Also, the ACT is something you do once over a span of a year. It isn’t like a math test, which you’ve taken so many times. It’s such a different style, and there’s so much more pressure on it, I feel. At the end of it, that number, unfortunately, is what’s making a school decide whether or not to admit you, sometimes. So, it matters a lot. Between the stress of that and the anxiety of “I don’t know how to actually take a test,” I feel like having someone sit me down and say, “Look, you’re going to do your best. And your best is your best. Don’t compare yourself. Just finish the test and show off.” That really helped me. And it stayed with me. When I took my APs in the spring, the goal was to finish it doing my best, wherever that was. I think that was a really crucial part of my tutoring experience.

PP: Can you think of a particular challenge that your tutor helped you navigate?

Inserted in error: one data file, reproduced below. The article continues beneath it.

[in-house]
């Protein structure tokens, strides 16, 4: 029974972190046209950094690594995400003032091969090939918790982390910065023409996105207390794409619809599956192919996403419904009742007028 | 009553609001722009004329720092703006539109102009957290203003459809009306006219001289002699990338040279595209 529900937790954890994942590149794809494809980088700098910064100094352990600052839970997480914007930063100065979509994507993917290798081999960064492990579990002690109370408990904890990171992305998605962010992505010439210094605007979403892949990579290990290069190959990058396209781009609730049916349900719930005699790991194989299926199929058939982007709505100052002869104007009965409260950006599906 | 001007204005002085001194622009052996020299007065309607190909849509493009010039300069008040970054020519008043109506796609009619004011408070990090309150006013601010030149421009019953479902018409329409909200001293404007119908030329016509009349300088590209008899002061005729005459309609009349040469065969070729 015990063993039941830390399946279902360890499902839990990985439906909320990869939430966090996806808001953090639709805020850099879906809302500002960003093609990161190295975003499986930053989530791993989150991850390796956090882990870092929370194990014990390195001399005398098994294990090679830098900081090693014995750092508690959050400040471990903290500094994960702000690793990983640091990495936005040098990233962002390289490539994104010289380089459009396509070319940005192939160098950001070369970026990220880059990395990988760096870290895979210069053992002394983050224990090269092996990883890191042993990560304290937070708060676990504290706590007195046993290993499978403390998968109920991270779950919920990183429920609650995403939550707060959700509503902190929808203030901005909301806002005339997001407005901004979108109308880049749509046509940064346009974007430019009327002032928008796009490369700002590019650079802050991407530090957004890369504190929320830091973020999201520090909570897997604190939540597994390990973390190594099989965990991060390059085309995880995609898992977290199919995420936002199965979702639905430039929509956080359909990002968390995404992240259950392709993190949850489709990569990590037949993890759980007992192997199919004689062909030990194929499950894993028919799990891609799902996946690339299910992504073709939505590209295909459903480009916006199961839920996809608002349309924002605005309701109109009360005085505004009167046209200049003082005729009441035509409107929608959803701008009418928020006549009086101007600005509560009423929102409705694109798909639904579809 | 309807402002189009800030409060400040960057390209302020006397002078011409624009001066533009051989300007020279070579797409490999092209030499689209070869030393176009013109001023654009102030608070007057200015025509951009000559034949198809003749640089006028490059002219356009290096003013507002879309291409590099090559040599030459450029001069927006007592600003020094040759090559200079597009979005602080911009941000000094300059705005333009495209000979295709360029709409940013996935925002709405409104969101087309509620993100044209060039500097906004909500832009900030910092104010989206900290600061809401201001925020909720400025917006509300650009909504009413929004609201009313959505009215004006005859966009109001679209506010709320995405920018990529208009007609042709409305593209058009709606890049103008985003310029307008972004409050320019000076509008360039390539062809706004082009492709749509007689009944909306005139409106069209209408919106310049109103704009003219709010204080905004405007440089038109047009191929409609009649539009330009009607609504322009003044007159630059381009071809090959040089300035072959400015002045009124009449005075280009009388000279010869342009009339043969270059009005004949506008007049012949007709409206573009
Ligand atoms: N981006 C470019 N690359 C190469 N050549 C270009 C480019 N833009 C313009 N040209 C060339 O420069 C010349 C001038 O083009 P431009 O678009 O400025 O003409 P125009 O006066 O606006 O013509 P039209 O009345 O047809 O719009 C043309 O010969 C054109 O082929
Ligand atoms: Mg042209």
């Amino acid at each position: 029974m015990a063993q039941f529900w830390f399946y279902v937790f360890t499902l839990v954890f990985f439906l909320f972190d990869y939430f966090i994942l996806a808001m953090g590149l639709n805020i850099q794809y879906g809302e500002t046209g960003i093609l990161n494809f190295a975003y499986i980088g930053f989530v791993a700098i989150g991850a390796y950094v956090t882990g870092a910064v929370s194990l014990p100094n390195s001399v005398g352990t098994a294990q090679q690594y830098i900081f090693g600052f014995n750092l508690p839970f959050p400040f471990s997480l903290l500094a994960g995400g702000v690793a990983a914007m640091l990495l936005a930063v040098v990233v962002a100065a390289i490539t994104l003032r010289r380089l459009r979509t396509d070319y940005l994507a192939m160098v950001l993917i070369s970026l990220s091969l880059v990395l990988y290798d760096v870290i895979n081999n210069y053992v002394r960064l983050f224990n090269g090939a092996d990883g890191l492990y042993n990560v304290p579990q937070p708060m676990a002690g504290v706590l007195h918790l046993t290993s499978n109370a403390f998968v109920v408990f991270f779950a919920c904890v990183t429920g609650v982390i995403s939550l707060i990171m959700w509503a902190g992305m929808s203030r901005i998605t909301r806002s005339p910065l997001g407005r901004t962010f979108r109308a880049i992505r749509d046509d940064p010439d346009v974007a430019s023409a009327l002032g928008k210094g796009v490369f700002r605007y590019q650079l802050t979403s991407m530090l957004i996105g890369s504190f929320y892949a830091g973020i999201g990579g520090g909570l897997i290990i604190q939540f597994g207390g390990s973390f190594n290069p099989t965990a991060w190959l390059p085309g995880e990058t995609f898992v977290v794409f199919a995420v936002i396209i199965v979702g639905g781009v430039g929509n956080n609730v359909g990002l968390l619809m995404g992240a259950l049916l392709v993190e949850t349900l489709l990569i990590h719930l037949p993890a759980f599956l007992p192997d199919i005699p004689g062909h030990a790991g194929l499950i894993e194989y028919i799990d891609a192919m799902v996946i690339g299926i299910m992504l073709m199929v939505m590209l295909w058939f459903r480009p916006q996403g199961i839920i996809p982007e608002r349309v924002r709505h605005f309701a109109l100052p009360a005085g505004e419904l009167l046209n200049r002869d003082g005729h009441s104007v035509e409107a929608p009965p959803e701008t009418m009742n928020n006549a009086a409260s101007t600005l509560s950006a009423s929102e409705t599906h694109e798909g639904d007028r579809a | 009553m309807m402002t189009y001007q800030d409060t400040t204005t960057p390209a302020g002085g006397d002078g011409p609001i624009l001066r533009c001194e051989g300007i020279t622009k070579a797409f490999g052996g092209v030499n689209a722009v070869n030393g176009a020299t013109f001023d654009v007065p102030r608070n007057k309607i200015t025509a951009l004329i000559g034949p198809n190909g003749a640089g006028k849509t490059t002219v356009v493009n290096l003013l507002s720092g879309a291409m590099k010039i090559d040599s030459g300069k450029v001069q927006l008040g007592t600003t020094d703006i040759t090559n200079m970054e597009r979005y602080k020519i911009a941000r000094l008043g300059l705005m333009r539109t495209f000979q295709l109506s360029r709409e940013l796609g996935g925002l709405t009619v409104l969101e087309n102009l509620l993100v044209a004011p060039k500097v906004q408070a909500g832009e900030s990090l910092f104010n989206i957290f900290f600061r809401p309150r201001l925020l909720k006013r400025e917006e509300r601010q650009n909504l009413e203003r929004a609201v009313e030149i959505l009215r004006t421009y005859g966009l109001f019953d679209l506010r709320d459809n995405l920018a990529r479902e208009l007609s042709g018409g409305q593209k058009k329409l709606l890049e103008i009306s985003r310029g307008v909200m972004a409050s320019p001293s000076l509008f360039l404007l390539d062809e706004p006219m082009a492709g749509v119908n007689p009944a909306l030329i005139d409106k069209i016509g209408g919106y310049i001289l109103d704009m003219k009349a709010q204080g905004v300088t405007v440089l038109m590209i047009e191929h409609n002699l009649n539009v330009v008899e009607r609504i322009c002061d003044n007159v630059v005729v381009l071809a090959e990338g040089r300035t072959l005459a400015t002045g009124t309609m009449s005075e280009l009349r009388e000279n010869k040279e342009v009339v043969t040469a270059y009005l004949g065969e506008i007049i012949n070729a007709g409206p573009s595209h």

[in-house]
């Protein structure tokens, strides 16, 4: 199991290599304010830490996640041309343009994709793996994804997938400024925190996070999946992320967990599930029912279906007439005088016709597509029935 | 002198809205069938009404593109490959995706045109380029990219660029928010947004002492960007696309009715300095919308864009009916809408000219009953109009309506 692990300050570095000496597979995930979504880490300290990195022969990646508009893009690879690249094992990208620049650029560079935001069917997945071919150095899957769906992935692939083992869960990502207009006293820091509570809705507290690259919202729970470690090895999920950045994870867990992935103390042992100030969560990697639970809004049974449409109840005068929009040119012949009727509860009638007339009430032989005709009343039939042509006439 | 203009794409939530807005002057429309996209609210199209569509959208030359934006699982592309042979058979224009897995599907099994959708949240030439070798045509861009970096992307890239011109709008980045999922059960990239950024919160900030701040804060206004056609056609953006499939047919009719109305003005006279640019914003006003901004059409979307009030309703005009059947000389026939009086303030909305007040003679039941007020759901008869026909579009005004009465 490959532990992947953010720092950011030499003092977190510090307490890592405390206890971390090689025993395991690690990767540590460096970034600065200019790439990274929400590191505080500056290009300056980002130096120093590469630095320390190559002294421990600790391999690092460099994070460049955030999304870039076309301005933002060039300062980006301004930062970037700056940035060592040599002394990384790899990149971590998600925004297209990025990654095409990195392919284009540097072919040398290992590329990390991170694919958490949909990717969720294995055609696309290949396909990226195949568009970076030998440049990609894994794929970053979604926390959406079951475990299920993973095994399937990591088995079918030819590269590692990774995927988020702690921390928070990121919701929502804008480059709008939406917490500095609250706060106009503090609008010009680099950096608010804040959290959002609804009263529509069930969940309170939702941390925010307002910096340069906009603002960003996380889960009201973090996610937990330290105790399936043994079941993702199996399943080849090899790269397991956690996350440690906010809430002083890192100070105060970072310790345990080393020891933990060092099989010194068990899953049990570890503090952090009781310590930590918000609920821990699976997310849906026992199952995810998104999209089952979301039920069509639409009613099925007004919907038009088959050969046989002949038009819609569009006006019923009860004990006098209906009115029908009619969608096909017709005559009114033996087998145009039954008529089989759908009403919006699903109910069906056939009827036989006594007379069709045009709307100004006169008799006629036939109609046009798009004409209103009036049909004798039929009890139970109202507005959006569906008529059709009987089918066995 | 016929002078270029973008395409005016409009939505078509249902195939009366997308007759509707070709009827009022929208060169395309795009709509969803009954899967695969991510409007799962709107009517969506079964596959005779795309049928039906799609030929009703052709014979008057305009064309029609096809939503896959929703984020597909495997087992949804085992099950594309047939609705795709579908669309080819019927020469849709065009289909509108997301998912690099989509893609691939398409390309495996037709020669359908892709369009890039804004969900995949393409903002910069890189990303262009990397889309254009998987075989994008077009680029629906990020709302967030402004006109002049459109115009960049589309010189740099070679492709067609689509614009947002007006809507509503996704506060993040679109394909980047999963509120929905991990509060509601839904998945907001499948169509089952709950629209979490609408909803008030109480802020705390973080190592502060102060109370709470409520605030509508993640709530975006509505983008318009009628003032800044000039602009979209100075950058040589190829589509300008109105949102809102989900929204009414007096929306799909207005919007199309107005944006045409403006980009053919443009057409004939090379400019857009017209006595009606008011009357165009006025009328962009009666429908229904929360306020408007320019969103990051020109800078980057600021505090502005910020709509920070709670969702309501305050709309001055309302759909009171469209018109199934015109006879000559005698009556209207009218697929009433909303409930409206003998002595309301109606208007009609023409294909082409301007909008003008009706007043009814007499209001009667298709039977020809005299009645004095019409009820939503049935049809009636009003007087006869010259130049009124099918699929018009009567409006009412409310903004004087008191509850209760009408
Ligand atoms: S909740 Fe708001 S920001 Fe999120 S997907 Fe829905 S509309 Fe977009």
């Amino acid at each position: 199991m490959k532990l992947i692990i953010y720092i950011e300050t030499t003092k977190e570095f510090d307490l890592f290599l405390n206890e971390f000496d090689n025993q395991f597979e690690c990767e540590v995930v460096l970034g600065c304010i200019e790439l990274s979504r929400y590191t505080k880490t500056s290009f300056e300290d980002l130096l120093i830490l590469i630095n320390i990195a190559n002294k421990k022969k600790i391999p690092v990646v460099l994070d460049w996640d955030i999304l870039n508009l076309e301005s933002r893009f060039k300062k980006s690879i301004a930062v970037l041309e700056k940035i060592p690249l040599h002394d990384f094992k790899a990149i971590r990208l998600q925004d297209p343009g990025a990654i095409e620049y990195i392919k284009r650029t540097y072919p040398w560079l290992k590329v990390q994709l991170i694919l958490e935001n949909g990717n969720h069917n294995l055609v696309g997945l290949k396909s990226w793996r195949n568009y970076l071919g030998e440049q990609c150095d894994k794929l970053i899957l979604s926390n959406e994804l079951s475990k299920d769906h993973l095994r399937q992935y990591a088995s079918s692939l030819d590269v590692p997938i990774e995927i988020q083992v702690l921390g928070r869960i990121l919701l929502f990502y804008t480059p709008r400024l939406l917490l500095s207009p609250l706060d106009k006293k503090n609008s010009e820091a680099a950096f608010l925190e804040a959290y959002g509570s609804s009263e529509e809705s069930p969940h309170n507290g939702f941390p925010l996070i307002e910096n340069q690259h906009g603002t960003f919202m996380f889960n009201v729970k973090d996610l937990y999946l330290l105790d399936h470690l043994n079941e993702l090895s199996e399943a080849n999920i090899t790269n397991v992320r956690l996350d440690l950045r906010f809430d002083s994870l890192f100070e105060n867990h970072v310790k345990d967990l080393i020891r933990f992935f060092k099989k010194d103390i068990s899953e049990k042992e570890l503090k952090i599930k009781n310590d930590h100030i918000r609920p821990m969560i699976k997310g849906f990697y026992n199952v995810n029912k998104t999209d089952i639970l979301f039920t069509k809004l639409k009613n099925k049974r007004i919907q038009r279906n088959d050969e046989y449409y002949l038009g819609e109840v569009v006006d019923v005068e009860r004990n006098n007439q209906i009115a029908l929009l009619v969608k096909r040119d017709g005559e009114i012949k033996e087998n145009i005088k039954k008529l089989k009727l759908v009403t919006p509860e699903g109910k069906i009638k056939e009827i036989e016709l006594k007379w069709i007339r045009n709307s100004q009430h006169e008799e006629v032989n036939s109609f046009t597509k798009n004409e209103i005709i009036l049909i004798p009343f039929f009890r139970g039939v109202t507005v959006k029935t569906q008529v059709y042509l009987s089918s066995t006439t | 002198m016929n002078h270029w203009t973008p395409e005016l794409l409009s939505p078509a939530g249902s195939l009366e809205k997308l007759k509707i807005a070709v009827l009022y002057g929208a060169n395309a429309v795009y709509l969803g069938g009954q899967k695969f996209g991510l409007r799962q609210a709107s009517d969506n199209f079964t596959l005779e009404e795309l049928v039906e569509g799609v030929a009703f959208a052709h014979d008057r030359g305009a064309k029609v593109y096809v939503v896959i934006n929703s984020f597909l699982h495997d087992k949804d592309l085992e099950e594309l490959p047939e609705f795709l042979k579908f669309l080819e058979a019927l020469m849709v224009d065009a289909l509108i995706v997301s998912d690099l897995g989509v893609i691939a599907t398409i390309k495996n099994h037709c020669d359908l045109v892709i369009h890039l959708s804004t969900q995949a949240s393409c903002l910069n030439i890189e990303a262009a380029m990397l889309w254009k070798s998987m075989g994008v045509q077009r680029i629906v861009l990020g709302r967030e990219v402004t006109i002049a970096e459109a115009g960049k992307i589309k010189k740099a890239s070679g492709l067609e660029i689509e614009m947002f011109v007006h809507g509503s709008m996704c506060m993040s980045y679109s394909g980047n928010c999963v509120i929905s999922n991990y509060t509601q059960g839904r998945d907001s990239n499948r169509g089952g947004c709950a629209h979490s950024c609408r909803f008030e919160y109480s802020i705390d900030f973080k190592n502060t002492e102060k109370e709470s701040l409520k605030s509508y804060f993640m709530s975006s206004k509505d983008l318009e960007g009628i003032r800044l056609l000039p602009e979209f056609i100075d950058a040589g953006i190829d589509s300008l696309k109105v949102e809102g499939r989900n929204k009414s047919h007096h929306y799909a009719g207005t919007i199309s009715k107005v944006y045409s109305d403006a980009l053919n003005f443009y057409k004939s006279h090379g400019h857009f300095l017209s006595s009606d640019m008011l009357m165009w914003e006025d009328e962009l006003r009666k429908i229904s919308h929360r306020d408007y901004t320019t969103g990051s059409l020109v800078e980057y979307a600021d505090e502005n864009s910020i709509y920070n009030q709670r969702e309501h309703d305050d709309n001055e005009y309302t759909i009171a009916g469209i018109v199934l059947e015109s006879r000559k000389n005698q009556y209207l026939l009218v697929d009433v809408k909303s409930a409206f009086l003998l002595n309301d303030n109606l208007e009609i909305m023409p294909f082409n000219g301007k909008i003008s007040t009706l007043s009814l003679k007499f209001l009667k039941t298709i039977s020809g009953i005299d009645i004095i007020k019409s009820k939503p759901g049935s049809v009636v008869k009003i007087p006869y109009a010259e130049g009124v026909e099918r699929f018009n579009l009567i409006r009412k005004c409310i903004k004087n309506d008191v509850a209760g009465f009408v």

S: One challenge I faced while tutoring was that I kept taking practice tests and getting the exact same score—sometimes even the section scores were exactly the same. It became really hard mentally to believe that I could do any better than what I was getting. I think I had one tutoring session where, the second my tutor walked into my house, I started to cry. I was like, “Why are we even doing this? I should just stop. I’ve just gotten the same score for three months. Why am I even trying?” And she said, “Try it one more time.” And that was the time that my score changed.

She was really great about reading where I was at. Even in a regular lesson when I wasn’t at my lowest but wasn’t fully understanding something, she was really great at reading where I was and responding at the same level of calm and motivation. If I was really, really upset, she would be really, really motivational. But if I was, like (flatly) “I can’t get this,” she would just say, (lightly) “Yes, you can.” She never pitied me. She was always like, “Ok, let’s find a way to solve this.” She was motivating and calm and kind—and really bubbly! We were paired together because apparently we were kind of at the same energy level. And I think it’s really good that that happened.